Airbnb say Edinburgh crackdown on short-term lets will have little effect
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On Wednesday August 11, council chiefs looking to combat antisocial behaviour, housing shortages and gentrification took their first step towards a crackdown on Airbnbs and other short term lets by launching a consultation with residents on a suggested ‘control zone’.
The control zone would span the entire city, and would mean AirBnB and other short term let owners must acquire planning permission to use the property for this reason.
During this process, council officers and councillors will be able to determine whether a short term let is suitable based on density, residential amenity and housing shortages in the area.
The control area would be citywide, as opposed to focussing on the city centre and Leith, where the majority of STLs are situated, because of fears this would lead to a high concentration of STLs in neighbouring areas.
Under the proposals, if a home has been changed to secondary letting and continually operated as a STL for more than 10 years before a STL control area is designated and no enforcement action has been taken during that time, planning permission would not be required.
However, Airbnb bosses have hit back at Edinburgh City Council’s proposals, saying they are ‘concerned about the impact’ and it won’t affect the majority of hosts anyway.
Patrick Robinson, director of public policy at Airbnb, said: “We don’t expect this proposal to affect the majority of hosts, who typically rent their own home on a part-time basis for less than 60 nights a year, with around half saying that the additional income is an economic lifeline.
“We are concerned about the impact these measures could have on some Hosts who bring great benefits to Scotland, and we look forward to engaging with Edinburgh City Council to secure the best outcomes for everyone.”
Airbnb owners in the capital are also under pressure from the Scottish Government, which is currently consulting on legislation to introduce a licensing scheme for STL operators.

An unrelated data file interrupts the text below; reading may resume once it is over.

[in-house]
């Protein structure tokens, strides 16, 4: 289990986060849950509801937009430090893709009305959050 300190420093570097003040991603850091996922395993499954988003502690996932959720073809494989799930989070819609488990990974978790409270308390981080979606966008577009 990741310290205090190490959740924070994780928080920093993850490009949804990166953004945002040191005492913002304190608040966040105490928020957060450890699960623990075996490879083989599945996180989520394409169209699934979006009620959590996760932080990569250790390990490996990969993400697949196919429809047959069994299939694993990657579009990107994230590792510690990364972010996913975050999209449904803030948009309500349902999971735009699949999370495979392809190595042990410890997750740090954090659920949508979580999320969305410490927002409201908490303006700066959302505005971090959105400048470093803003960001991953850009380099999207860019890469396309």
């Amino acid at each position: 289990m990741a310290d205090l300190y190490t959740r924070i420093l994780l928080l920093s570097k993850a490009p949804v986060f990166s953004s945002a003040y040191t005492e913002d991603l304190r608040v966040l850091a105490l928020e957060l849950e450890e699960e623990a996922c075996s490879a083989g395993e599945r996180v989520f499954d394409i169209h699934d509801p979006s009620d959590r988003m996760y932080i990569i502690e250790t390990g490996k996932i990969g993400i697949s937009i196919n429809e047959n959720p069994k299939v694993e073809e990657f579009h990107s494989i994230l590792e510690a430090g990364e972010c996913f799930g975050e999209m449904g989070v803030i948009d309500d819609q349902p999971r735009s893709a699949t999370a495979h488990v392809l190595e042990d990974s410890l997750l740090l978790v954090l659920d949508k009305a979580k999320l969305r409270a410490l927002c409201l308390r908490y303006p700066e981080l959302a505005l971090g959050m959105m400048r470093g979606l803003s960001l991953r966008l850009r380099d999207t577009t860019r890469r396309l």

According to PLACE, a grassroots network of Edinburgh residents fighting back against short term lets, those who remain in areas with high concentrations of holiday lets are faced with antisocial behaviour, increased rent, and the dissolution of their communities.
However, Fiona Campbell, chief executive officer of the Association of Scotland’s Self-Caterers, says ‘communities are being hoodwinked’ into believing regulation will solve these problems.
Ms Campbell said: “Edinburgh Council’s draft proposals for a short-term let control zone covering the entire city are wholly disproportionate and lack an empirical evidence base to substantiate claims that such accommodation has reduced housing stock.
“Furthermore, their proposals appear to rely on pre-pandemic listings from one online platform only and this does not provide an accurate reflection of the situation.
“Self-catering properties have been a long-standing presence in the capital for decades, enhancing the tourist offering and boosting the local economy, and should not be used as a convenient scapegoat for policy failures elsewhere.
“Communities are being hoodwinked into believing that regulating short-term lets out of existence will act as a panacea when in reality, we have failed to build enough affordable homes or bring large numbers of empty properties back into use.
“Last year, self-catering generated £50m for Edinburgh’s economy. For a city that is renowned for its hospitality, it is very disappointing that local policymakers are looking to solve multifaceted housing challenges in Edinburgh by concentrating on tourist accommodation and damaging small businesses in the process.
“The ASSC looks forward to supplying evidence to the upcoming consultation by the Council and highlighting the need for balanced, targeted and proportionate regulation for the benefit of all concerned stakeholders in the city.”